Born (1944) and raised in the Okanagan Valley, Mel Rothenburger is a descendant of Hudson's Bay Company Factor Donald McLean of Fort Kamloops. Rothenburger most notably became editor of the Kamloops Daily News. Having known former Kamloops mayor and evangelist Phil Gaglardi since Gaglardi was a controversial Social Credit cabinet minister in 1970, Rothenburger wrote a biography of the ex-Highways Minister, Friend o' Mine (Orca Books, 1991). Rothenburger's earlier books were 'We've Killed Johnny Ussher! The Story of The Wild McLean Boys and Alex Hare (Mitchell Press, 1973)' and The Chilcotin War. The father of the 'Wild McLeans'--Allan, Charlie and Allan; some of the most notorious outlaws in B.C. history--was the HBC Factor Donald McLean.
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Friend 0′ Mine (Orca $26.95)
PHIL GAGLARDI, AT 78, CLAIM5 HE HAS never had a headache and still has all his own teeth. As Gaglardi is also quick to tell you, his name, next to Premier W.A.C. Bennett's, is the name most often associated with British Columbia's Social Credit party during the 1950s and 60s. The controversial and flamboyant former minister of highways takes the credit for being the driving force behind the biggest expansion ever of B.C.'s highway network. He oversaw the construction of such landmarks as the Port Mann Bridge, the Deas Island tunnel and the Rogers Pass highway. In addition he oversaw the expansion of B.C.' s ferry system." But Gaglardi is also remembered for scandals which dogged his political career. There were his speeding tickets and what his critics claimed was the excessive use of government airplanes: two factors which led the media to dub him "Flyin' Phil". There were also allegations about patronage in handing out highways construction jobs, and complaints that his sons shouldn't have been buying land near future highway routes and later selling it to oil companies to build gas stations. "People either think Phil Gaglardi is the world's biggest crook or a saint," says Mel Rothenburger, editor of the Kamloops Daily News and author of an authorized biography of Gaglardi, Friend 0' Mine (Orca $26.95) to be published in October. "The truth," says Rothenburger, "is somewhere in between."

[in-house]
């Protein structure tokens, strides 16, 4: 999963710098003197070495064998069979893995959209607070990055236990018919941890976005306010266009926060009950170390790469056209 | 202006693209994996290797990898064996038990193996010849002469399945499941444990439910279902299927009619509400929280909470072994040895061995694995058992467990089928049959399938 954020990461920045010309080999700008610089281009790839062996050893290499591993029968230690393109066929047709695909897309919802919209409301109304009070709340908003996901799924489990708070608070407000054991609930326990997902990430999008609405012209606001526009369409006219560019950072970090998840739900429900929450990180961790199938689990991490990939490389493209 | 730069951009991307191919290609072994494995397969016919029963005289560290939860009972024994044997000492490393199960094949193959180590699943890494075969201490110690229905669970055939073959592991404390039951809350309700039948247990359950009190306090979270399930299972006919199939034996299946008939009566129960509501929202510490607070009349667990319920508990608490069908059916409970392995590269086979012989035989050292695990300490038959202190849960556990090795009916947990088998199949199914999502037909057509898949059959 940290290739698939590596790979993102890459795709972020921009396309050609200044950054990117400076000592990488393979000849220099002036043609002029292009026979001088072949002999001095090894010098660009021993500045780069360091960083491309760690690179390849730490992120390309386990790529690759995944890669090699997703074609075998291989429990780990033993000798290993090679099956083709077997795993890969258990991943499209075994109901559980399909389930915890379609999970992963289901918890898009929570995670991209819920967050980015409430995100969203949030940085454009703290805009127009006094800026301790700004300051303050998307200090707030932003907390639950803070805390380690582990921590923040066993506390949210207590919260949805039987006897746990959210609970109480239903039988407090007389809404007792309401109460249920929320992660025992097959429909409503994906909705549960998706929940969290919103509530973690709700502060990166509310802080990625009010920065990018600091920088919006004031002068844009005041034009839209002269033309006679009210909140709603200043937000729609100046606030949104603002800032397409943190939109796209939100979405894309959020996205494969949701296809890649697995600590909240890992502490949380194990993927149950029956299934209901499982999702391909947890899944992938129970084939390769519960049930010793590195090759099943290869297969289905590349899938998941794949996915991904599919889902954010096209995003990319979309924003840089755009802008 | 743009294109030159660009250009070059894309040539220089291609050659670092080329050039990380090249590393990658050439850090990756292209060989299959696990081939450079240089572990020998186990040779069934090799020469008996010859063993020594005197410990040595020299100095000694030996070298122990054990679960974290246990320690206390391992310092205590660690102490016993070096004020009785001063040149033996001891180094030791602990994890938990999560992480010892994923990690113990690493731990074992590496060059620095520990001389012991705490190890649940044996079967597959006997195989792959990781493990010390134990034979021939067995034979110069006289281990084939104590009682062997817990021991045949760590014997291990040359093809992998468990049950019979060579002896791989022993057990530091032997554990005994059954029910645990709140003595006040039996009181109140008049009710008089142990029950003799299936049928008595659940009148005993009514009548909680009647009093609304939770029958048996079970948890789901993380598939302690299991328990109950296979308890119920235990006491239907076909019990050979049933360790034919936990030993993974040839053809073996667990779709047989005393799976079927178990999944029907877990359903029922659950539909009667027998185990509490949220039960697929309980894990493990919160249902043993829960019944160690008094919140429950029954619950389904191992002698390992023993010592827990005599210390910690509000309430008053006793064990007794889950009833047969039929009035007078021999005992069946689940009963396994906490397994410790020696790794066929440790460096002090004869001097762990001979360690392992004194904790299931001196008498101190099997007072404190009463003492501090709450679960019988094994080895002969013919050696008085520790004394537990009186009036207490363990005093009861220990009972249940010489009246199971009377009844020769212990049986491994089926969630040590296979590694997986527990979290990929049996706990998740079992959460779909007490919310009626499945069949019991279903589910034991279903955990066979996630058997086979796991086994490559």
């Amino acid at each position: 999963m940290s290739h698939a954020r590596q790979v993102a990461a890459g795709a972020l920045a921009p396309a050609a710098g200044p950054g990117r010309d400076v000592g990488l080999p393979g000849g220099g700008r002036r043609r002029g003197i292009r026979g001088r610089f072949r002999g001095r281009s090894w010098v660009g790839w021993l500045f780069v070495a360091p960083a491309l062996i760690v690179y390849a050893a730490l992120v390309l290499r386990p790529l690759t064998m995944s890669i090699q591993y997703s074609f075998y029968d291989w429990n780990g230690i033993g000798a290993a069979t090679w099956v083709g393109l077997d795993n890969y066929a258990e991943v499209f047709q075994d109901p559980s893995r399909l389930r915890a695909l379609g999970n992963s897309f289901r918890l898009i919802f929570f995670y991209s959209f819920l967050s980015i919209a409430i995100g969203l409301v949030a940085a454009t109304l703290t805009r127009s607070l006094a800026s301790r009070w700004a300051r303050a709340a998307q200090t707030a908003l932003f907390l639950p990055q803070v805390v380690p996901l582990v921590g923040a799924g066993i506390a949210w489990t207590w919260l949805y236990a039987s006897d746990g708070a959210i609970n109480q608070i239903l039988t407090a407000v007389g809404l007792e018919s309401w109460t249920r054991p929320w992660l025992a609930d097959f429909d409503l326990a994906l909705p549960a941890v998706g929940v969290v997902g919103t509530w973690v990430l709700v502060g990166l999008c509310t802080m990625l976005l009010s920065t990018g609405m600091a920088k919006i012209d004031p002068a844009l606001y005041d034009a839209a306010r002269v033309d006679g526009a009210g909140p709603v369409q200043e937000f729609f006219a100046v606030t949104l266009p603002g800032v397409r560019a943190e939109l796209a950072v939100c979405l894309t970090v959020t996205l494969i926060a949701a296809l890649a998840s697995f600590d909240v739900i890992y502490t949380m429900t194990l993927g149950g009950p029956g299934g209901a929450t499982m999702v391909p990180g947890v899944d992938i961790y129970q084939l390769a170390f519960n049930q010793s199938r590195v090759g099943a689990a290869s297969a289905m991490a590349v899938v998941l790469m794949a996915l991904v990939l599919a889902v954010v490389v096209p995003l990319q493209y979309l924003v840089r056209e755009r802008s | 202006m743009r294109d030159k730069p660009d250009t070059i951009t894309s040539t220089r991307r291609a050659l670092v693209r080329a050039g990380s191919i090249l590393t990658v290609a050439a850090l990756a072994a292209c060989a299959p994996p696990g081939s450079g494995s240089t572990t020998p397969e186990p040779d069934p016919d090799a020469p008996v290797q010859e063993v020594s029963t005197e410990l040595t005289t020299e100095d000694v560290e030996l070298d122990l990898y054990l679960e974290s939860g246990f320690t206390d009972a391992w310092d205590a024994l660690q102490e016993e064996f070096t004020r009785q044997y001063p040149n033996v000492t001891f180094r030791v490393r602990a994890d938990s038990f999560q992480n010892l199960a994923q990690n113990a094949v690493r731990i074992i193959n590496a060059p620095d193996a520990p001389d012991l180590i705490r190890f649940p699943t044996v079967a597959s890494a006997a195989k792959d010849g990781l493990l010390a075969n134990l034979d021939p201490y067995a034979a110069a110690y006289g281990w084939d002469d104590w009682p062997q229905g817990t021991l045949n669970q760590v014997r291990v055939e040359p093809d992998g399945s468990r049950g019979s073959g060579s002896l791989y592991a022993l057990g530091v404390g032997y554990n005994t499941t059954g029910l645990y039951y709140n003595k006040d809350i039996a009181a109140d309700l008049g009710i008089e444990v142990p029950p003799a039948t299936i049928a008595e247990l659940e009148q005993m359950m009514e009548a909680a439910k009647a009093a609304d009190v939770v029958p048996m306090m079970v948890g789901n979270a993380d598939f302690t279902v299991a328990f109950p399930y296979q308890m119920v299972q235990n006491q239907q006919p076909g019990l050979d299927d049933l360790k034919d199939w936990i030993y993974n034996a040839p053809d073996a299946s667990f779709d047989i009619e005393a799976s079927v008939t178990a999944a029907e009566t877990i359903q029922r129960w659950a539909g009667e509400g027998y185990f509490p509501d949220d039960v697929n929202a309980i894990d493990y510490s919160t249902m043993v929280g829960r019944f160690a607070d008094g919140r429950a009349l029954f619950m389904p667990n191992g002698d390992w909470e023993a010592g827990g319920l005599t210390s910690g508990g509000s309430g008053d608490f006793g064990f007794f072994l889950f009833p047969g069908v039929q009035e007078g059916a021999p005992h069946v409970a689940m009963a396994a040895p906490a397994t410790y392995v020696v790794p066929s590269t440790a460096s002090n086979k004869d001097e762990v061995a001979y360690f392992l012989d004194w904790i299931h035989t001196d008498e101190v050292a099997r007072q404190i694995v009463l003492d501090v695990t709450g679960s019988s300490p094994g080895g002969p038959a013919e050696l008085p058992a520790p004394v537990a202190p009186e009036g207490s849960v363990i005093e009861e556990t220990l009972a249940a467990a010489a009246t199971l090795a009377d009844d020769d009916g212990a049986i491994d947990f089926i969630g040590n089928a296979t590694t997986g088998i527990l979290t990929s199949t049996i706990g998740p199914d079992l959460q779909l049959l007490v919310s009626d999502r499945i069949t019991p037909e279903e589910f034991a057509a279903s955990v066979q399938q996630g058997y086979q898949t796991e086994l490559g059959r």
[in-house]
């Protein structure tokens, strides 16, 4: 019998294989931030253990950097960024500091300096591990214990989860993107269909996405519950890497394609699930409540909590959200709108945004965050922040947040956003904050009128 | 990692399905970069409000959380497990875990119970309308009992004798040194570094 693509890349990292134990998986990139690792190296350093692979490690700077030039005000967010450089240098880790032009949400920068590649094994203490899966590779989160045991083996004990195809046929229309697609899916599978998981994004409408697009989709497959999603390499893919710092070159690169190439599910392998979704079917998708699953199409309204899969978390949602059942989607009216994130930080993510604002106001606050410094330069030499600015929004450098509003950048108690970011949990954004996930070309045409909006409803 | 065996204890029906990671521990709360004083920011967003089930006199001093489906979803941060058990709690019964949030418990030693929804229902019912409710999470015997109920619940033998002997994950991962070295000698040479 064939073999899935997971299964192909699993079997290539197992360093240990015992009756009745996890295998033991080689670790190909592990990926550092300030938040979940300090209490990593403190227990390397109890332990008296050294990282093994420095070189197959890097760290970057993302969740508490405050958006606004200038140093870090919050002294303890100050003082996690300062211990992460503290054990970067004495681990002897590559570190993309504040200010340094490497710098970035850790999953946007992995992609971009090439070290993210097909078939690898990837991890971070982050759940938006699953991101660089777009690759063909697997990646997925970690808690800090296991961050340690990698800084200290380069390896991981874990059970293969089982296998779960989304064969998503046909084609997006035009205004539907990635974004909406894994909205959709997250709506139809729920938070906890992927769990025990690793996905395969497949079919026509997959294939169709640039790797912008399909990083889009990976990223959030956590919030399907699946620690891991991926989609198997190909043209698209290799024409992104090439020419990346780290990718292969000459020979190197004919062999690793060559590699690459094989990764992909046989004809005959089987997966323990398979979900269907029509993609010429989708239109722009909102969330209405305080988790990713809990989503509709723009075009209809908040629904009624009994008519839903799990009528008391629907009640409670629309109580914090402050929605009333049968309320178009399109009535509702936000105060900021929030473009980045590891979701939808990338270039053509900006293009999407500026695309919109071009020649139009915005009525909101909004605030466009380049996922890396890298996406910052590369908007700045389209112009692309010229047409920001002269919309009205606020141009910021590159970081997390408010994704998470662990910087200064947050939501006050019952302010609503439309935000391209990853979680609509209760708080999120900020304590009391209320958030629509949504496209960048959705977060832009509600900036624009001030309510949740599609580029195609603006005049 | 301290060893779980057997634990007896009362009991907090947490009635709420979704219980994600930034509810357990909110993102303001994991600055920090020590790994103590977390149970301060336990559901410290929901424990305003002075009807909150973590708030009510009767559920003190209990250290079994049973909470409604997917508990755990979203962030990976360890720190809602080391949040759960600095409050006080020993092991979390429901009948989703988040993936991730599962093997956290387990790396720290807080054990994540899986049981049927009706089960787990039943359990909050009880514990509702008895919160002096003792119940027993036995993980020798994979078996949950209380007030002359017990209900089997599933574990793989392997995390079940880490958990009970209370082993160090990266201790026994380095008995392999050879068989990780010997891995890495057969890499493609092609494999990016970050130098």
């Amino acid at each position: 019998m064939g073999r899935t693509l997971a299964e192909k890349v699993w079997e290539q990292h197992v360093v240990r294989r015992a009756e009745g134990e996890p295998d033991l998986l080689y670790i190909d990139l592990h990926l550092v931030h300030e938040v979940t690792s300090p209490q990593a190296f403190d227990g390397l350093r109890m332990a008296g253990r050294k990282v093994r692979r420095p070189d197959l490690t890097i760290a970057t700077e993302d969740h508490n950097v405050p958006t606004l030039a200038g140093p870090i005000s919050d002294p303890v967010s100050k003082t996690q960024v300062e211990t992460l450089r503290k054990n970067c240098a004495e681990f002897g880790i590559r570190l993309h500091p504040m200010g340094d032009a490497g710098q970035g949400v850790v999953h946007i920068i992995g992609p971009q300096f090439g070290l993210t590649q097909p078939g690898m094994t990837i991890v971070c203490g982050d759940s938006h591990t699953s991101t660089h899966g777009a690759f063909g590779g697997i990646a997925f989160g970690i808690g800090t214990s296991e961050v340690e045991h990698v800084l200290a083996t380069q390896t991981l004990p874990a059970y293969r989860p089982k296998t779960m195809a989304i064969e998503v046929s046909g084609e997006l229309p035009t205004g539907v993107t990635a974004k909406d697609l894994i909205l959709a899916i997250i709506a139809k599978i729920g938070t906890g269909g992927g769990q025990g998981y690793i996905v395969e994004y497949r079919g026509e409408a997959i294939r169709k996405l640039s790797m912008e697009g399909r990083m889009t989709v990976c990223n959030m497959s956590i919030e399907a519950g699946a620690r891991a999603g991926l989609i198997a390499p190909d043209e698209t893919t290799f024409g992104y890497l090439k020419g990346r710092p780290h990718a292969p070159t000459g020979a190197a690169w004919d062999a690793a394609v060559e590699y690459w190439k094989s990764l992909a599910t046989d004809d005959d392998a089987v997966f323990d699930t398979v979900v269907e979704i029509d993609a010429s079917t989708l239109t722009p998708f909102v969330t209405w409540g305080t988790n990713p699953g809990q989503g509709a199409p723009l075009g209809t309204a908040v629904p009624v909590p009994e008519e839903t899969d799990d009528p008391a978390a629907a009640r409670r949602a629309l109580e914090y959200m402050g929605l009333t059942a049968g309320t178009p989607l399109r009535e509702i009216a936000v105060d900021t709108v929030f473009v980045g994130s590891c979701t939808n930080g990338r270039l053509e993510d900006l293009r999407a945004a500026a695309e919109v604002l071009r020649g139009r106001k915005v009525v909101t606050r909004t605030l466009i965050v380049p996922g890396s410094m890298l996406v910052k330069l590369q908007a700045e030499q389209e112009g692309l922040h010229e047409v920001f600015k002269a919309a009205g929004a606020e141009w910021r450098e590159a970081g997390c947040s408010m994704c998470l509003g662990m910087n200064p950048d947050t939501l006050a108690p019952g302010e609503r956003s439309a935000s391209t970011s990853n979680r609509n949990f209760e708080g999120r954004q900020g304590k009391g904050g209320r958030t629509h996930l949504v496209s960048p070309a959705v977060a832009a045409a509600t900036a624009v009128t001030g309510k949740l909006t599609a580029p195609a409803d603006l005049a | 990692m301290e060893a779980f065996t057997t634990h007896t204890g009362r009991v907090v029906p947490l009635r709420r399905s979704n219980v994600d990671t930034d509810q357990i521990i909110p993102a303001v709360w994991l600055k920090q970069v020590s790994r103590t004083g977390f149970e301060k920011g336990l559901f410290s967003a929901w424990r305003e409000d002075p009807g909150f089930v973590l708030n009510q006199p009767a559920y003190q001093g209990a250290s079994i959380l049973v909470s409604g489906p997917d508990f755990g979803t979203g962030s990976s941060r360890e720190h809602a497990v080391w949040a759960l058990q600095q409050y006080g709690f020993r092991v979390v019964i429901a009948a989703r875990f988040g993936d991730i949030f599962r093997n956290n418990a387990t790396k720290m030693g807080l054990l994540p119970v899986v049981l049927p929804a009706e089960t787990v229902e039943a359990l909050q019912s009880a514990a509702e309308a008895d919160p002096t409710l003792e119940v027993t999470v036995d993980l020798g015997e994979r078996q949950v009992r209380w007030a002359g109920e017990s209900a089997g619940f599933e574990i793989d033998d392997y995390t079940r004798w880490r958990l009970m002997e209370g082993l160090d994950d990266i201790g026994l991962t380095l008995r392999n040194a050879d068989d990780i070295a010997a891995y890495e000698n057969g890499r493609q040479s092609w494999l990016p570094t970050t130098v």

The press loved Gaglardi, or loved to hate him, and his name was a household word, largely because he was not typical cabinet minister material. His parents were poor Italian immigrants, and he began working as a logger, bulldozer operator and mechanic. Then he met and proposed marriage to a Pentecostal minister named Jenny who insisted that he switch from Catholic to Pentecostal religion and become a minister before she would marry him. Finally, in 1952, the Reverend Philip Arthur Gaglardi was elected as a Social Credit MLA under W.A.C. Bennett and was immediately appointed to the Cabinet as minister of public works. In the Legislature he was noted for his loud voice and inane phrases. Once, when he was accused of lying, he said, "Mr. Speaker, if I'm telling a lie, it's only because I'm telling the truth." Opposition leader Robert Strachan compared Gaglardi in full voice to "a thundering herd of buffalo with about as much sense of direction." In spite of his eccentricities Gaglardi was ideally suited to a government committed to growth and development and Getting Things Done. Premier Bennett trumpeted the opportunities of resource exploitation in every comer of B.C. forests, minerals, dams, tourism and Phil Gaglardi literally paved the wilderness and opened the way for the wheels of industry. Social Credit became known as "blacktop government". Phil Gaglardi had the drive and "real feel for the ordinary lunch bucket slob" to get the work done.
Gaglardi would let nothing stand in the way. He needed to travel all over B.C., so he hired a Lear jet. He needed to inspect new highways, so he had custom-designed big American cars standing ready for his exclusive use at major construction sites. (His cars had such powerful air conditioners that road crews used them to refrigerate their beer when the minister wasn't around.) He needed to be in constant contact with crews all over the province, so he set up a radio communications network linking his jet and all his cars. In the end the jet was his undoing. He was accused of letting his daughter-inlaw fly at taxpayers' expense to Dallas, and lost his job. Rothenburger, who taped more than 20 hours of interviews with Gaglardi and was granted access to his personal papers, believes Gaglardi knew nothing in advance of his daughter-in-Law's use of the aircraft, and that he quit his job to protect the pilot's reputation. "He is intensely loyal. He took a lot of heat to protect other people," says Rothenburger. This is Mel Rothenburger's third book. His first, published in 1973, was about the wild McLean gang, some of whom were his ancestors. Then he wrote a book about the Chilcotin uprising "because my great-great-grandfather was killed in that rebellion". He has been researching the book on Gaglardi for 10 years. 0-920501-61-3
[BCBW 1991] "Politics";